The Journal Gazette
Friday, March 09, 2018 1:00 am

General Assembly

2 bills advancing to expand workforce grants

NIKI KELLY | The Journal Gazette

INDIANAPOLIS – Lawmakers have come to agreement on two workforce development bills that will expand several grant programs to skill up Indiana's employees.

The details have not yet been made public, but House and Senate leaders Thursday described the broad strokes.

The issue is important but hasn't earned many headlines as lawmakers hammered out the machinery behind a new workforce cabinet and structure. Funding decisions will come in next year's budget session.

“There was a point in the session when I thought this was all going to be forward-looking, but the team has come up with some strong ideas on implementing now and still teeing this up for investment in the next session,” House Speaker Brian Bosma said.

The biggest change is the creation of a new Jobs Employer Training Grant Program, which establishes employer grants of up to $50,000 for helping employees receive a high school equivalency diploma or an industry credential or certification.

Another component is expanding the existing workforce readiness grant, which pays the tuition and mandatory fees for Hoosiers to earn a high-value certificate at Ivy Tech Community College or Vincennes University. It's currently limited to those 25 and up but now will be available for anyone 18 or older.

Senate President Pro Tem David Long said these grants will come from money that already has been appropriated by the legislature on workforce development; the intent is to use those dollars more effectively.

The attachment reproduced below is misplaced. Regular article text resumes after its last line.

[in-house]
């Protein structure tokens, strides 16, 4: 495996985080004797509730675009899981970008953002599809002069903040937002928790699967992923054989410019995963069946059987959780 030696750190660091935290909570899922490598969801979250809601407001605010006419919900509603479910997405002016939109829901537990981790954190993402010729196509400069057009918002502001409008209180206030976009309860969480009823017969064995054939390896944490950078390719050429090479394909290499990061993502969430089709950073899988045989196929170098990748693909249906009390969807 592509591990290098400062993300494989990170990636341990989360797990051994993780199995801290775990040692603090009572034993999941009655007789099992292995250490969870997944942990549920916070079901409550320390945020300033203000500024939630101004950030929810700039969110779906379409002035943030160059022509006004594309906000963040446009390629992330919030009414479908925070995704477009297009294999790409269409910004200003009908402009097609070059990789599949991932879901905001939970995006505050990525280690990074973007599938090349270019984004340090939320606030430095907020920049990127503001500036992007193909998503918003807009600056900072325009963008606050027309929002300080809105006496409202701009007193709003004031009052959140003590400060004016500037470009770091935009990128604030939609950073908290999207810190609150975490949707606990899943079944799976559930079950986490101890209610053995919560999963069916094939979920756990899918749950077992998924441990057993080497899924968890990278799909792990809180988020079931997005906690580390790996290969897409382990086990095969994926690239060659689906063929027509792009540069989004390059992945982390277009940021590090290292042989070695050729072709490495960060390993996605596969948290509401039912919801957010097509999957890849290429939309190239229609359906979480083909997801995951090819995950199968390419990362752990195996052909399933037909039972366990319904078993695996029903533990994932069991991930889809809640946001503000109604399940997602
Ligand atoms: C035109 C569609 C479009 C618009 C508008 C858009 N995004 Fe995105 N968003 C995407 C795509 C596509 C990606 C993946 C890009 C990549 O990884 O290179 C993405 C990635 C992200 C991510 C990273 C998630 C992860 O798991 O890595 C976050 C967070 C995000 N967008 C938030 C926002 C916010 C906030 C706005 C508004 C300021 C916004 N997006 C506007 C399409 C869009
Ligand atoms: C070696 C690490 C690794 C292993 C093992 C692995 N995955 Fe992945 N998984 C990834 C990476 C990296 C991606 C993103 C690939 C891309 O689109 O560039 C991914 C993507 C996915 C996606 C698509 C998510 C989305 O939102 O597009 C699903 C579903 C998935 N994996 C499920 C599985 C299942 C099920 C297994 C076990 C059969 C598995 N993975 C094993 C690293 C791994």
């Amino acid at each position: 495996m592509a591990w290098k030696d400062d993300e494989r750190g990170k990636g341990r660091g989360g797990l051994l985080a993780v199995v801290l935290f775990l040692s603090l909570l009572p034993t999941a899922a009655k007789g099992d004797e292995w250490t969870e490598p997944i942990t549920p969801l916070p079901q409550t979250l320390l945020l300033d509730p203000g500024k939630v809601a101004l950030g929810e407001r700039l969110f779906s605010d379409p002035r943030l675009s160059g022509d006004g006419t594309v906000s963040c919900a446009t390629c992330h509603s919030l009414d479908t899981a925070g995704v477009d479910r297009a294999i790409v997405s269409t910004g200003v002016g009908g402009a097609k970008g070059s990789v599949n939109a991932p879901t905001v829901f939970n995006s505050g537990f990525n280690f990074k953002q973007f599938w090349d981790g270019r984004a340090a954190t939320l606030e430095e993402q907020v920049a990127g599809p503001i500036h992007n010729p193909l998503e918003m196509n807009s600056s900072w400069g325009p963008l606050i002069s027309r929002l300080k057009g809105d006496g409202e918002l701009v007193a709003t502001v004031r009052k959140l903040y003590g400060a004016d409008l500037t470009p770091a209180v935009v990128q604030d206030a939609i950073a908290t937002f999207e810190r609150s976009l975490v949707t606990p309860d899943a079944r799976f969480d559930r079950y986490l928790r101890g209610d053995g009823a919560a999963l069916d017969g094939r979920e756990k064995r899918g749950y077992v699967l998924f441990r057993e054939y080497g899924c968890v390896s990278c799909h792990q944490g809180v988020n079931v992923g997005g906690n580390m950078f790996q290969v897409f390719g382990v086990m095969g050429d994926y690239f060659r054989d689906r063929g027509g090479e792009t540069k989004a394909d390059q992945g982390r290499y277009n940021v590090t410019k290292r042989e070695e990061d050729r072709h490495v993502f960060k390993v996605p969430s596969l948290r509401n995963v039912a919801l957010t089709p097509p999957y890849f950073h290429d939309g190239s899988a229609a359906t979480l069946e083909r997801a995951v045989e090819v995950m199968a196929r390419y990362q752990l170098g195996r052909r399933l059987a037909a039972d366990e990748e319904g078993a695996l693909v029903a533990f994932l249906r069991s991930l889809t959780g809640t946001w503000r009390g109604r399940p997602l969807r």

“I'm confident whatever we're spending now will be better spent,” he said.

The state spends about $1 billion annually on workforce development across nine agencies.

“We are getting all this together and ready to go ... but it will rev into full gear, full throttle at the end of next session,” Long said. “Next year will be the big enchilada as far as making it all work.”

The final package – which will be contained in House Bill 1002 and Senate Bill 50 – also sets up the structure and membership of the Governor's Workforce Cabinet and requires the governor to appoint a secretary of workforce training by this summer.

Both Long and Bosma say the key to the new cabinet is stocking it with business executives who are empowered to make funding decisions on specific workforce programs.

Bosma said the bills also call for a full review of all workforce programs. That review might conclude that the state should eliminate some while adding funding to others.

Long is also proud of a counseling component to help with career counseling in high schools so that parents and students better understand what opportunities exist outside a four-year college degree.

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